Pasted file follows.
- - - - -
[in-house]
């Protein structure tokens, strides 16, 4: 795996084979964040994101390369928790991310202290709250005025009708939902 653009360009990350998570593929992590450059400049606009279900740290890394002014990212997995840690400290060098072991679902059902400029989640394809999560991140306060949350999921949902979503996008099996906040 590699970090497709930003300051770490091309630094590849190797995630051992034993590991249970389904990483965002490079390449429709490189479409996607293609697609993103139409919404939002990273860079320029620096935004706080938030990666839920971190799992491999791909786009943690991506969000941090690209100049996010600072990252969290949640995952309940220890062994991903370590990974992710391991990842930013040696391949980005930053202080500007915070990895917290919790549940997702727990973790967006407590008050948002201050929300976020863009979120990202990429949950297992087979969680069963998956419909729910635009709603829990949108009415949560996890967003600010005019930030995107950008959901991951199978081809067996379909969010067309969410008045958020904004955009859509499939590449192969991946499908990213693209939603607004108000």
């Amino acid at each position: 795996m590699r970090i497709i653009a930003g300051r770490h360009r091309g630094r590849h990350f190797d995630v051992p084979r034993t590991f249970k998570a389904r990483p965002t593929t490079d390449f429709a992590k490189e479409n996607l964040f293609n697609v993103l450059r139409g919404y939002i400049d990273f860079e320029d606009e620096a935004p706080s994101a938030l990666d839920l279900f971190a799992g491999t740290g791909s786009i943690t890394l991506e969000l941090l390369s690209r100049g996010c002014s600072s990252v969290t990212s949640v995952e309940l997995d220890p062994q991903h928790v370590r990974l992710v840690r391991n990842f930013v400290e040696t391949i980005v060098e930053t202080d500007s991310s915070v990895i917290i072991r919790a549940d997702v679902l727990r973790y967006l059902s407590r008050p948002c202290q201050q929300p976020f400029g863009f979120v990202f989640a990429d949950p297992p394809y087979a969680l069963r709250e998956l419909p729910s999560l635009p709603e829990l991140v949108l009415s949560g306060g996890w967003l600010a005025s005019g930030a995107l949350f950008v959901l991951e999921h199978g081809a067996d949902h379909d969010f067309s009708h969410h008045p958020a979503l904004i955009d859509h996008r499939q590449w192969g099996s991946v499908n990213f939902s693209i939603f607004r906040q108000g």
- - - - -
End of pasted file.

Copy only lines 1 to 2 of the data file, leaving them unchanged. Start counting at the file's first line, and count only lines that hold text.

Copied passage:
[in-house]
């Protein structure tokens, strides 16, 4: 795996084979964040994101390369928790991310202290709250005025009708939902 653009360009990350998570593929992590450059400049606009279900740290890394002014990212997995840690400290060098072991679902059902400029989640394809999560991140306060949350999921949902979503996008099996906040 590699970090497709930003300051770490091309630094590849190797995630051992034993590991249970389904990483965002490079390449429709490189479409996607293609697609993103139409919404939002990273860079320029620096935004706080938030990666839920971190799992491999791909786009943690991506969000941090690209100049996010600072990252969290949640995952309940220890062994991903370590990974992710391991990842930013040696391949980005930053202080500007915070990895917290919790549940997702727990973790967006407590008050948002201050929300976020863009979120990202990429949950297992087979969680069963998956419909729910635009709603829990949108009415949560996890967003600010005019930030995107950008959901991951199978081809067996379909969010067309969410008045958020904004955009859509499939590449192969991946499908990213693209939603607004108000």